Most supermarkets haven’t come close to realizing their digital futures, but if they want to maintain an efficient and productive buying experience, this needs to happen soon. Physical stores and online products need to be in sync with the modern customers’ shopping and social media habits.
By 2017, traditional grocery stores will lose another 1.6 percentage points of share to 44.9%, reports our sister newsletter Facts, Figures & The Future.
In contrast, the Willard Bishop consultancy predicts that over the same period, e-commerce food and consumables sales will continue to grow aggressively at a 12.1% annual pace.
Just more data supporting the idea that retailers need a digital presence, or they’re just not relevant for the current consumer.
Grocers have overly relied on their built-in trip advantage—and never lost that habit, even as many other stores escalated food sales with different premises of convenience, savings, health, quality or freshness. Some chains are advancing digital efforts, but not enough have taken the leap. Sites like, Amazon, Fresh Direct and Peapod are taking over the digital space and becoming more appealing to shoppers looking for convenience.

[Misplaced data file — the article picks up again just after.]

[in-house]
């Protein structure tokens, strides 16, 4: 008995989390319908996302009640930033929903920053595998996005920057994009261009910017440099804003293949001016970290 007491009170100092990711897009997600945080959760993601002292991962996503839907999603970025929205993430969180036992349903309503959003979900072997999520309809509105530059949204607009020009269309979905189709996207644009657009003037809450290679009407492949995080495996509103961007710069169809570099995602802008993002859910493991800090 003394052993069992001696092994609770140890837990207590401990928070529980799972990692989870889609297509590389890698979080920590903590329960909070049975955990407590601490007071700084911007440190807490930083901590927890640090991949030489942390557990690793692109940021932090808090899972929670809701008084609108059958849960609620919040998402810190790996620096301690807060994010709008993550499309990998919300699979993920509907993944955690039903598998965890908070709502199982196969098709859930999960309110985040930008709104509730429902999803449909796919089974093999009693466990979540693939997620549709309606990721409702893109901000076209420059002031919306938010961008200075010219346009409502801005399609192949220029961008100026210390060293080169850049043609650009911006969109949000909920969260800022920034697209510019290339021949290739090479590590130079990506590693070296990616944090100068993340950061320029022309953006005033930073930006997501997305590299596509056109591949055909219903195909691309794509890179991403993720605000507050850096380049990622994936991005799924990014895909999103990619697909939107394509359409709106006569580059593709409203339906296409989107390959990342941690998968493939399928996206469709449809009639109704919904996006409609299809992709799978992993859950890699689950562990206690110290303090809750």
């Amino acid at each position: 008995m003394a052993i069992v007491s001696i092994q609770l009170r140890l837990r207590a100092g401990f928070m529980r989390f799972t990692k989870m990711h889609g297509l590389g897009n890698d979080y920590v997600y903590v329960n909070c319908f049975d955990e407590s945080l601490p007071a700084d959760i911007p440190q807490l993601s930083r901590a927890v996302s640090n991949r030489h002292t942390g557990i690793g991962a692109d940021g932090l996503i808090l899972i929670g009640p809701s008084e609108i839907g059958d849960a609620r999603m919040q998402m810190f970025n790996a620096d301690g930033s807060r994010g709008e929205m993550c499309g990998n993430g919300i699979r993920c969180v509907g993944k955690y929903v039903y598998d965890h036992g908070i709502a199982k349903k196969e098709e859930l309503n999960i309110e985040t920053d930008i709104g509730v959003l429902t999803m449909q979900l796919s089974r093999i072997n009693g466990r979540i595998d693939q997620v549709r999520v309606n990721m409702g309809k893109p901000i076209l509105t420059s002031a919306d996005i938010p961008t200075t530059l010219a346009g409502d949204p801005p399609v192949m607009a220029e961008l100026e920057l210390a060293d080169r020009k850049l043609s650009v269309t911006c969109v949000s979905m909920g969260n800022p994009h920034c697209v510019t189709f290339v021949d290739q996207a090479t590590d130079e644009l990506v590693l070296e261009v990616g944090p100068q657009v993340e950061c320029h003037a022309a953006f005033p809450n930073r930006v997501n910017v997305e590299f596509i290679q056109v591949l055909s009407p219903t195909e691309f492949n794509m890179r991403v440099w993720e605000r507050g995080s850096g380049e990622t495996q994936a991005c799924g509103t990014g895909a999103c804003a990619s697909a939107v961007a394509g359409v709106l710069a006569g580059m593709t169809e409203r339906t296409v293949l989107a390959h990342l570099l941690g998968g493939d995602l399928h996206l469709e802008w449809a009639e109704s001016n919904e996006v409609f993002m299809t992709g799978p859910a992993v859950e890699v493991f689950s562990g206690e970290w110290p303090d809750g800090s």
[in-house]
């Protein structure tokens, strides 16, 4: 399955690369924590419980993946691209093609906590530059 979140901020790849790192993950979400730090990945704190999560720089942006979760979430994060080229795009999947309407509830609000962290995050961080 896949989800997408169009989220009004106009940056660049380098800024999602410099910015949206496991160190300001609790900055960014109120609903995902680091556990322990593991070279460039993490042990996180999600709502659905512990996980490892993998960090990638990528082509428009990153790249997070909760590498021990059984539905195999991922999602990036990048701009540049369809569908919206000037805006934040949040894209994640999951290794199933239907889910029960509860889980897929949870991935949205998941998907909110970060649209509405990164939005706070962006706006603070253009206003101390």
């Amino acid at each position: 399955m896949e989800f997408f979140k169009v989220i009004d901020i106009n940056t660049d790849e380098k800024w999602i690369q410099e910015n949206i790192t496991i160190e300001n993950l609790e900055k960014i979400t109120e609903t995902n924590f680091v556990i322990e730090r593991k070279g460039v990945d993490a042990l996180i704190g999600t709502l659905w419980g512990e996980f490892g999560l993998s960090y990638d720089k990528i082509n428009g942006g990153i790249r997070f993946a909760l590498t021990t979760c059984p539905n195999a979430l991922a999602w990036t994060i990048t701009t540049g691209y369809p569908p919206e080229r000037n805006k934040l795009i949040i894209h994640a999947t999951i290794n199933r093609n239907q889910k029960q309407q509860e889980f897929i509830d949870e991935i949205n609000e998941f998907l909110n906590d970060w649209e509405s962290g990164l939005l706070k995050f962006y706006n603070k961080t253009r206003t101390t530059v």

Supermarkets must orient their offers and communications to the new ways shoppers (especially Millennials) seek information, guidance and savings. For example, social media, apps, digital coupons, and websites beyond that of the retail chain. To reach consumers while they plan trips and once they’re in the store, effective mobile strategies could help drive more trips and bigger baskets. Among them: sites optimized for the small screen, check-in rewards programs, personalized greetings and e-shopping lists, the transmission and redemption of digital coupons, suggestions for companion purchases based on purchase history and where people are in the store.
It’s time to make a change, the clock is ticking!